Homes for Sonoma
In October 2017, the North Bay Fires that swept across Sonoma County destroyed 7,500 structures and 110,720 acres leaving 15,000 people without a home. Just days after the fire, a team of architects, builders and community leaders convened to find a way to help their community. The team jumped into action to create an innovative solution to the housing crisis through architectural design. Thus, Homes for Sonoma was launched with the goal to build attractive, dynamic, flexible and sustainable modular homes with a community-centric design for fire victims.
Before the fires, the housing crisis in Sonoma County was already dire due to rising home prices and a tightening housing market. The loss of housing to the fires merely exacerbated the problem, which the design team understood as being part of the systemic housing problem. “We all are very committed to helping the fire victims, but there’s a longer-range vision of helping solve the affordable housing problem in the county,” the architect told The Press Democrat in a story published last January. With this in mind, longevity and quality of the home design was essential. While the components of each cottage can be moved and rebuilt in other settings, the durability of the materials promises permanency of the structure. The location may change, but the building will continue to live on.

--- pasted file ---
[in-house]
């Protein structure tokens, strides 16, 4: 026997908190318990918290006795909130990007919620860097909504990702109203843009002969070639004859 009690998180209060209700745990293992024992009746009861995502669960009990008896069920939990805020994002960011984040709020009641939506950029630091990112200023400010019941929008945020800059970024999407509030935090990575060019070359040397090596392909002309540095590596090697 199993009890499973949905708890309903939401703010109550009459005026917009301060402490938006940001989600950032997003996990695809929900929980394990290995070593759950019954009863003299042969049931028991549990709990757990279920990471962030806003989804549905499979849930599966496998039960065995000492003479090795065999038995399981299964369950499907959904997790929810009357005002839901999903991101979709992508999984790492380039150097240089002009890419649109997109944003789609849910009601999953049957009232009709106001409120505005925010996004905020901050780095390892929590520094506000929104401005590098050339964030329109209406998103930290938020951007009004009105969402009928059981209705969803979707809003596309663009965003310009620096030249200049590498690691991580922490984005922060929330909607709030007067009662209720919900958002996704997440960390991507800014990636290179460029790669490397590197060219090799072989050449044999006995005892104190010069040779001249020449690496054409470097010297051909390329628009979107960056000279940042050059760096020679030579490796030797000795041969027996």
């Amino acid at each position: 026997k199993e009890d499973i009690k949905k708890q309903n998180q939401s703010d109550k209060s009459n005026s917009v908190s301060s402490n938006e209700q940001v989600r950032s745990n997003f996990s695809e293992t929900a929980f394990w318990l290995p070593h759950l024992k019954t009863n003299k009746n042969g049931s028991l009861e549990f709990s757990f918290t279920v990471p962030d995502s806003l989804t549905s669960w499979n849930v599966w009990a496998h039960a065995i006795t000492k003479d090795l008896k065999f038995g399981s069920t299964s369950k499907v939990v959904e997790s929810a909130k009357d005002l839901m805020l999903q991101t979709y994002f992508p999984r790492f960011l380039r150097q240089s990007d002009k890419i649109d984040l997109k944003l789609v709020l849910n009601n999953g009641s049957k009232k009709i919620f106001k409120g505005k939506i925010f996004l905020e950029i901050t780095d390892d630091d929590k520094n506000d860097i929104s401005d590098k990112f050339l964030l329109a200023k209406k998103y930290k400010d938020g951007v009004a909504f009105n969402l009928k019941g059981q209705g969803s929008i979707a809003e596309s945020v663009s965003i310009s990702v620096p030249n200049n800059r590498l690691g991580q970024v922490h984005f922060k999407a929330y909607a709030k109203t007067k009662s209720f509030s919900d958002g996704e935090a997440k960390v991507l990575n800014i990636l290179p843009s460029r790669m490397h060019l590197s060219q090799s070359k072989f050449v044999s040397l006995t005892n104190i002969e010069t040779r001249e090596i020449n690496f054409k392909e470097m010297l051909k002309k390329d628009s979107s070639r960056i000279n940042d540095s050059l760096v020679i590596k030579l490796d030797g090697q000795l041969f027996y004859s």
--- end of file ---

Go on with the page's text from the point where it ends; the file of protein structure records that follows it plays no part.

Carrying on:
The team approached this project with an eye towards the increasingly popular Accessory Dwelling Units (ADUs) with two sizes of cottages—a one-bedroom 480 square foot home and a three-bedroom 768 square foot home. With an attractive, minimalist design, these homes bring up images of the high-end tiny home movement that has become popular across the U.S. The project team believes that people experiencing homelessness should live in a setting that is attractive and, ultimately, feels like a home. Each home will be equipped with full size bedrooms and bathrooms, efficient modern kitchens, and covered porches and decks. Homes for Sonoma also hopes to fully furnish each cottage for maximum ease for the residents with the understanding that the most vulnerable populations in the community lost everything. The organization has achieved funding for 20 homes, the first of which could go up as early as September 2018.
While Homes for Sonoma is still learning and discovering the nuances of launching an innovative project such as this, the goal is to eventually deploy the design to have a wider reach. The mobility and flexibility of the design can help other regions experiencing housing crises or natural disasters to replicate the design and the program model elsewhere.